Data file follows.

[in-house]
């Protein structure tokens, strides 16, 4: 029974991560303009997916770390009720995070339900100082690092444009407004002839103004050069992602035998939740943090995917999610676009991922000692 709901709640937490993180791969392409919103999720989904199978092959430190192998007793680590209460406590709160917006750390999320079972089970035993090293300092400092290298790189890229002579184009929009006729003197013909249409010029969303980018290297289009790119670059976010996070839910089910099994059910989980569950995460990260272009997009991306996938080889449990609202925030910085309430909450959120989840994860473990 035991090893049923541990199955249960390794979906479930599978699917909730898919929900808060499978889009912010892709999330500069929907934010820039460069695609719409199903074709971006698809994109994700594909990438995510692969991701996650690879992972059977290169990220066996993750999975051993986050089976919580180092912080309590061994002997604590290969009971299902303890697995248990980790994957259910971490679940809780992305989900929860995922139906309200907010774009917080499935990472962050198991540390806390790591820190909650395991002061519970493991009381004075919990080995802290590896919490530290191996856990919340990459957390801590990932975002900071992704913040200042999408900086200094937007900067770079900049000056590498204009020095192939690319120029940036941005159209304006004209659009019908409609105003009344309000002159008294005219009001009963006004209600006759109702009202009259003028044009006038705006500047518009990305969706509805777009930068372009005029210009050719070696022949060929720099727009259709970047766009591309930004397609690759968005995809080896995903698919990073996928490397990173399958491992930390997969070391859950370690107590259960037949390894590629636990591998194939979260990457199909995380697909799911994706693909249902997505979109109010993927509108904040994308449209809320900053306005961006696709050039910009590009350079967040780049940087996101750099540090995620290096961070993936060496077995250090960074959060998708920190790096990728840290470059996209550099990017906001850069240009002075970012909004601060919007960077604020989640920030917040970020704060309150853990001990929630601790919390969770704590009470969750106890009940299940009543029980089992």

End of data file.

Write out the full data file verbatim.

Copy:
[in-house]
């Protein structure tokens, strides 16, 4: 029974991560303009997916770390009720995070339900100082690092444009407004002839103004050069992602035998939740943090995917999610676009991922000692 709901709640937490993180791969392409919103999720989904199978092959430190192998007793680590209460406590709160917006750390999320079972089970035993090293300092400092290298790189890229002579184009929009006729003197013909249409010029969303980018290297289009790119670059976010996070839910089910099994059910989980569950995460990260272009997009991306996938080889449990609202925030910085309430909450959120989840994860473990 035991090893049923541990199955249960390794979906479930599978699917909730898919929900808060499978889009912010892709999330500069929907934010820039460069695609719409199903074709971006698809994109994700594909990438995510692969991701996650690879992972059977290169990220066996993750999975051993986050089976919580180092912080309590061994002997604590290969009971299902303890697995248990980790994957259910971490679940809780992305989900929860995922139906309200907010774009917080499935990472962050198991540390806390790591820190909650395991002061519970493991009381004075919990080995802290590896919490530290191996856990919340990459957390801590990932975002900071992704913040200042999408900086200094937007900067770079900049000056590498204009020095192939690319120029940036941005159209304006004209659009019908409609105003009344309000002159008294005219009001009963006004209600006759109702009202009259003028044009006038705006500047518009990305969706509805777009930068372009005029210009050719070696022949060929720099727009259709970047766009591309930004397609690759968005995809080896995903698919990073996928490397990173399958491992930390997969070391859950370690107590259960037949390894590629636990591998194939979260990457199909995380697909799911994706693909249902997505979109109010993927509108904040994308449209809320900053306005961006696709050039910009590009350079967040780049940087996101750099540090995620290096961070993936060496077995250090960074959060998708920190790096990728840290470059996209550099990017906001850069240009002075970012909004601060919007960077604020989640920030917040970020704060309150853990001990929630601790919390969770704590009470969750106890009940299940009543029980089992």